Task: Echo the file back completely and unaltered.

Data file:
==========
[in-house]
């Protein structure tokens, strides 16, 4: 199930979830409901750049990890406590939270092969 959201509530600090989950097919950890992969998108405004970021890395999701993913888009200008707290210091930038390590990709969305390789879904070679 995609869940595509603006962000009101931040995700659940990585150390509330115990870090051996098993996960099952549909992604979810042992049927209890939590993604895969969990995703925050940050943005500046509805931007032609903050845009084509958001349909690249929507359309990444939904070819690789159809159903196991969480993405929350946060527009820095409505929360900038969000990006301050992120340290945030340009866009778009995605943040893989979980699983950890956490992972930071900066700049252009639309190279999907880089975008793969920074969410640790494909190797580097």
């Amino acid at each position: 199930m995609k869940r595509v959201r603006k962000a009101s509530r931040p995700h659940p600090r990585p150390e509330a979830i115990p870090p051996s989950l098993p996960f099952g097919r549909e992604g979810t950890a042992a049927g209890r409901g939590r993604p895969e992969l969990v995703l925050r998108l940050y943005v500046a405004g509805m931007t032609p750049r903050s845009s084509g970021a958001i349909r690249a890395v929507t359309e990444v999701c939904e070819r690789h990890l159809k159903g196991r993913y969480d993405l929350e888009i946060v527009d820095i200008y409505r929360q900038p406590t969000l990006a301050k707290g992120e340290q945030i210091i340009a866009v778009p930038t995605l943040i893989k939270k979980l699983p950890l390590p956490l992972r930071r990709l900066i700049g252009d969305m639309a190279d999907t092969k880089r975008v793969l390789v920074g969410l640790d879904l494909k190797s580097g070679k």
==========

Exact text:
[in-house]
């Protein structure tokens, strides 16, 4: 199930979830409901750049990890406590939270092969 959201509530600090989950097919950890992969998108405004970021890395999701993913888009200008707290210091930038390590990709969305390789879904070679 995609869940595509603006962000009101931040995700659940990585150390509330115990870090051996098993996960099952549909992604979810042992049927209890939590993604895969969990995703925050940050943005500046509805931007032609903050845009084509958001349909690249929507359309990444939904070819690789159809159903196991969480993405929350946060527009820095409505929360900038969000990006301050992120340290945030340009866009778009995605943040893989979980699983950890956490992972930071900066700049252009639309190279999907880089975008793969920074969410640790494909190797580097």
């Amino acid at each position: 199930m995609k869940r595509v959201r603006k962000a009101s509530r931040p995700h659940p600090r990585p150390e509330a979830i115990p870090p051996s989950l098993p996960f099952g097919r549909e992604g979810t950890a042992a049927g209890r409901g939590r993604p895969e992969l969990v995703l925050r998108l940050y943005v500046a405004g509805m931007t032609p750049r903050s845009s084509g970021a958001i349909r690249a890395v929507t359309e990444v999701c939904e070819r690789h990890l159809k159903g196991r993913y969480d993405l929350e888009i946060v527009d820095i200008y409505r929360q900038p406590t969000l990006a301050k707290g992120e340290q945030i210091i340009a866009v778009p930038t995605l943040i893989k939270k979980l699983p950890l390590p956490l992972r930071r990709l900066i700049g252009d969305m639309a190279d999907t092969k880089r975008v793969l390789v920074g969410l640790d879904l494909k190797s580097g070679k």